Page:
Now then, Schwinger’s method takes this collection of ideas and turns it on its head to produce what can only be described as a stroke of genius. This idea follows from the basic observation that if you have an object moving at a constant speed around a circular track, that you can parameterize it using two mass-spring systems at right angles to each other in the plane of the track and have a complete description of the circular motion. Literally, if you’re moving in a circle in the x-y plane, the equation describing the x-position is a harmonic oscillator, as is the one describing the y-position. Schwinger’s brilliance was simply to say, “So, why don’t we do this in quantum mechanics?”

Schwinger’s angular momentum method applies to quantum mechanical rotation: the spinning top. As a physical parameter, angular momentum tends to describe what might be thought of as the ‘strength of a rotation.’ Having more angular momentum tends to correspond to greater speed in rotation, but in quantum mechanics, it also tends to strongly influence how ‘spinning’ objects are distributed within whatever volumes they occupy by giving them distinct ‘orientations.’

Coming back to the Sakurai problem, which I’ve been orbiting at quite a distance, the operators K+ and K- manipulate a state of rotation. K+ is two creation operators and K- is two annihilation operators. Mathematically, K+ increases the binary harmonic oscillator state by one unit of total angular momentum, while K- does the opposite. If you actually consider K+ to be two creation operators (a†a†) you can see it directly in the description of the general two-oscillator eigenstate:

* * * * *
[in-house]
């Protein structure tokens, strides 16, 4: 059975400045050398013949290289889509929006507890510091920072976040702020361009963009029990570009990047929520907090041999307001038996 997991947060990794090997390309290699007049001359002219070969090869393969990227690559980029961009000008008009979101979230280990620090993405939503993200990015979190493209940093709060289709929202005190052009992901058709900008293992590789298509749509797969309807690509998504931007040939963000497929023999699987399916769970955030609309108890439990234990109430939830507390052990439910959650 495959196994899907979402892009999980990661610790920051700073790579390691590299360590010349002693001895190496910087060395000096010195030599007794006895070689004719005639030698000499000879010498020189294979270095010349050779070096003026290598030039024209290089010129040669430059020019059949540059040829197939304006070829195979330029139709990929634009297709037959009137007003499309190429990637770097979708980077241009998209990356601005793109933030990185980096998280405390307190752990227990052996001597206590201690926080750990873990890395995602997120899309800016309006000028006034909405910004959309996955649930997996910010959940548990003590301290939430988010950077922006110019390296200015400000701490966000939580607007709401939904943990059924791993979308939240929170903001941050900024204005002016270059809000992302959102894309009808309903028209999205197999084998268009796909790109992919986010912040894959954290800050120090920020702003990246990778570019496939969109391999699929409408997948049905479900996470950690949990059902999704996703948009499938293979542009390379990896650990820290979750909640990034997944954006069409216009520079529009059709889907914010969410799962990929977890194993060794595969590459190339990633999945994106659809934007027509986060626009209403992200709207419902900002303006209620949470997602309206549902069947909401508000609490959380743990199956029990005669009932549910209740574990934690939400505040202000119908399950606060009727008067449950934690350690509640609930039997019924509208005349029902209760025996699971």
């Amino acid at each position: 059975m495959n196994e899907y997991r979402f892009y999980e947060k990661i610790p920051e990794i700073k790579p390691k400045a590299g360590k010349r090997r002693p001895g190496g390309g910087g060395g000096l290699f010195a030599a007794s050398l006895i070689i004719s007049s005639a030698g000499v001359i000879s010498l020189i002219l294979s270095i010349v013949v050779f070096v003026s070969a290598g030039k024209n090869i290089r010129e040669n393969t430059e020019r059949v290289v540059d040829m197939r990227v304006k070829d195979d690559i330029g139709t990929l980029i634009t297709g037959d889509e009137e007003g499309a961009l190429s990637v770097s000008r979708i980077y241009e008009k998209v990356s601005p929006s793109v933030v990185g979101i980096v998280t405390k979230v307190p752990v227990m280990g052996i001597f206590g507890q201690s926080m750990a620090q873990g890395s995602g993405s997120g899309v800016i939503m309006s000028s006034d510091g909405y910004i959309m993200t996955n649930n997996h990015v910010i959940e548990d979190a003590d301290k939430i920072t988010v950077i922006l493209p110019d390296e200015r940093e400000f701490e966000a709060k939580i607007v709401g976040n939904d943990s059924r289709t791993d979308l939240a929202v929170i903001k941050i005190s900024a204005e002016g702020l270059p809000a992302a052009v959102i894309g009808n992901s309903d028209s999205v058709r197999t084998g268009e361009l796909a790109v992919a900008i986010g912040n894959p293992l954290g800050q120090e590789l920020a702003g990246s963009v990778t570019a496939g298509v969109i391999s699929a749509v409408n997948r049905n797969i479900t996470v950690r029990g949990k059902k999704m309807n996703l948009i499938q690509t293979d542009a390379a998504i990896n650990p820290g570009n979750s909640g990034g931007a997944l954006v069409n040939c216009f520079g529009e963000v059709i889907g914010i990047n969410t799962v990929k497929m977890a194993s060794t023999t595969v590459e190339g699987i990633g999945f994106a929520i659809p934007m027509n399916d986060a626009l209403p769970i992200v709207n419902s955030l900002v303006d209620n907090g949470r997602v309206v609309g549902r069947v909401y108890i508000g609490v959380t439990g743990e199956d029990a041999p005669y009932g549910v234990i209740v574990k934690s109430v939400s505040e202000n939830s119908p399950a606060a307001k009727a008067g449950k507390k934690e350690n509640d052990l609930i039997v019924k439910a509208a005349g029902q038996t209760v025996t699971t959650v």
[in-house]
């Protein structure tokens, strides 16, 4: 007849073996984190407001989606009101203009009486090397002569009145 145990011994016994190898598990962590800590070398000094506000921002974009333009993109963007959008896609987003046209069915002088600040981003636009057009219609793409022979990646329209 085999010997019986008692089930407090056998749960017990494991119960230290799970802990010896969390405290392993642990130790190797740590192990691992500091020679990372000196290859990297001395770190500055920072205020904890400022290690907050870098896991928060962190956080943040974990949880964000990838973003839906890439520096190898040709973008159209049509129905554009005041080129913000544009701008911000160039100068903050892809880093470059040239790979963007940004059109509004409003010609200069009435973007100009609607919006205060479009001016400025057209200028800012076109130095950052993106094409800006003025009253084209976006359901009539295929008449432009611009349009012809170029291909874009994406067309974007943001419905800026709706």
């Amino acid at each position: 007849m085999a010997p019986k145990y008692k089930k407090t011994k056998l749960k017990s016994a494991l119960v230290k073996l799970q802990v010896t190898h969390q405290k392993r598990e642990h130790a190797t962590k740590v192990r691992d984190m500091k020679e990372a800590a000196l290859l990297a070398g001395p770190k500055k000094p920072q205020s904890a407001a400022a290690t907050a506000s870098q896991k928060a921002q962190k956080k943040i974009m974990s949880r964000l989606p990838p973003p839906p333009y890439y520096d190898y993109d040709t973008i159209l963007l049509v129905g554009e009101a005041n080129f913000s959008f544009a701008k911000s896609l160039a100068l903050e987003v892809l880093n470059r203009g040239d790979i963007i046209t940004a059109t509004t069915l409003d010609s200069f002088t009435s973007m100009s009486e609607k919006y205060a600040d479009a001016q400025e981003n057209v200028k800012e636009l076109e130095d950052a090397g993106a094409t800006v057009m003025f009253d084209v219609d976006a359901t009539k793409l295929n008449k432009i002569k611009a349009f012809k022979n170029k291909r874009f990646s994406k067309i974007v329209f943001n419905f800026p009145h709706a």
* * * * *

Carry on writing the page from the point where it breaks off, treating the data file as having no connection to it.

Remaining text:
Here, n+ and n- are just the two numbers needed to find the address of any one eigenstate among an infinite number where one mass-on-a-spring is labeled as ‘+’ while the one perpendicular to it is labeled as ‘-‘. The ket (state) on the right |0,0> is just the ground state where some number ‘n’ applications of a† elevates you to any eigenstate in spectrum. The equation, as written, simply tells you where you put your finger on the guitar string(s) to produce any note you want. The Schwinger method is actually where to put your finger on two strings in order to produce a particular kind of *rotation* in 2 dimensions. Do you see K+ in this equation? If n+ and n- are equal, K+ is just the thing right in the middle!

So, if you read my previous post (and survived far enough to read this), you’ll know that the Sakurai 3.19 problem was asking about matrix elements. Since ‘operators’ in quantum mechanics take states and convert them into other states, the structure of an operator is in a matrix where each element tells how one eigenstate is referenced to another during whatever transformation that operator is supposed to mediate. You could write K+ and K- in such a way that you can tell how any one state is converted to any other state by action of the operator.

This will almost certainly lose readers, but if you don’t actually like physics, you probably won’t like this blog anyway. As I worked problem 3.19, here are the forms I found for the matrix elements of the K+ and K- operators acting on the space of all harmonic oscillator eigenstates.